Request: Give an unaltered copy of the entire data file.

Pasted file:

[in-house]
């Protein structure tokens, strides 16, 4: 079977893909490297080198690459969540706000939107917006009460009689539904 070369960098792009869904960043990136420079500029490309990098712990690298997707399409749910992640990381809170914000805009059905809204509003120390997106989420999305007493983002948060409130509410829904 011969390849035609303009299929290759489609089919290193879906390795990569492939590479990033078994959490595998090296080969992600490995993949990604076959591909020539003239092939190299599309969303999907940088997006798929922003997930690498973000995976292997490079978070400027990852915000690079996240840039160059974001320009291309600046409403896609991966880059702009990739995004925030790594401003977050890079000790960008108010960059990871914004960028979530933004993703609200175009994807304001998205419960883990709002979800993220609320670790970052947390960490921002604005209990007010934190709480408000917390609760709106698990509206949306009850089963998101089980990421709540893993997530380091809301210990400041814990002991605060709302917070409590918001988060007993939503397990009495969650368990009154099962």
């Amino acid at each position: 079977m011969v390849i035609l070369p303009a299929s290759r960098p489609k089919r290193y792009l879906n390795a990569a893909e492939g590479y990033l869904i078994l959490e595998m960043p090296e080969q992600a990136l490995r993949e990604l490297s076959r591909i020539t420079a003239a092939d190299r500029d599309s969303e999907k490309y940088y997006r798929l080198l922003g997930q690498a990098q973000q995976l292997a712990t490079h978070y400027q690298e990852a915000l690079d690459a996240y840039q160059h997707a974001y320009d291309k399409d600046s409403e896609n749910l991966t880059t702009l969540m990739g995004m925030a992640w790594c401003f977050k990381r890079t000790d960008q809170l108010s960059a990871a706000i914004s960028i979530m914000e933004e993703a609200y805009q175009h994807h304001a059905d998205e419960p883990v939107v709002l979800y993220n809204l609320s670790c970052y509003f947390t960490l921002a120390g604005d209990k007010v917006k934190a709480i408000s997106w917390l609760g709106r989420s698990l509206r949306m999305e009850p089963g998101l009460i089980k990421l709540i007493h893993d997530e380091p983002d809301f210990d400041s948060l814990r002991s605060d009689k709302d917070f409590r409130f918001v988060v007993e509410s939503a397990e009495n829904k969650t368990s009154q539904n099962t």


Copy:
[in-house]
């Protein structure tokens, strides 16, 4: 079977893909490297080198690459969540706000939107917006009460009689539904 070369960098792009869904960043990136420079500029490309990098712990690298997707399409749910992640990381809170914000805009059905809204509003120390997106989420999305007493983002948060409130509410829904 011969390849035609303009299929290759489609089919290193879906390795990569492939590479990033078994959490595998090296080969992600490995993949990604076959591909020539003239092939190299599309969303999907940088997006798929922003997930690498973000995976292997490079978070400027990852915000690079996240840039160059974001320009291309600046409403896609991966880059702009990739995004925030790594401003977050890079000790960008108010960059990871914004960028979530933004993703609200175009994807304001998205419960883990709002979800993220609320670790970052947390960490921002604005209990007010934190709480408000917390609760709106698990509206949306009850089963998101089980990421709540893993997530380091809301210990400041814990002991605060709302917070409590918001988060007993939503397990009495969650368990009154099962």
């Amino acid at each position: 079977m011969v390849i035609l070369p303009a299929s290759r960098p489609k089919r290193y792009l879906n390795a990569a893909e492939g590479y990033l869904i078994l959490e595998m960043p090296e080969q992600a990136l490995r993949e990604l490297s076959r591909i020539t420079a003239a092939d190299r500029d599309s969303e999907k490309y940088y997006r798929l080198l922003g997930q690498a990098q973000q995976l292997a712990t490079h978070y400027q690298e990852a915000l690079d690459a996240y840039q160059h997707a974001y320009d291309k399409d600046s409403e896609n749910l991966t880059t702009l969540m990739g995004m925030a992640w790594c401003f977050k990381r890079t000790d960008q809170l108010s960059a990871a706000i914004s960028i979530m914000e933004e993703a609200y805009q175009h994807h304001a059905d998205e419960p883990v939107v709002l979800y993220n809204l609320s670790c970052y509003f947390t960490l921002a120390g604005d209990k007010v917006k934190a709480i408000s997106w917390l609760g709106r989420s698990l509206r949306m999305e009850p089963g998101l009460i089980k990421l709540i007493h893993d997530e380091p983002d809301f210990d400041s948060l814990r002991s605060d009689k709302d917070f409590r409130f918001v988060v007993e509410s939503a397990e009495n829904k969650t368990s009154q539904n099962t």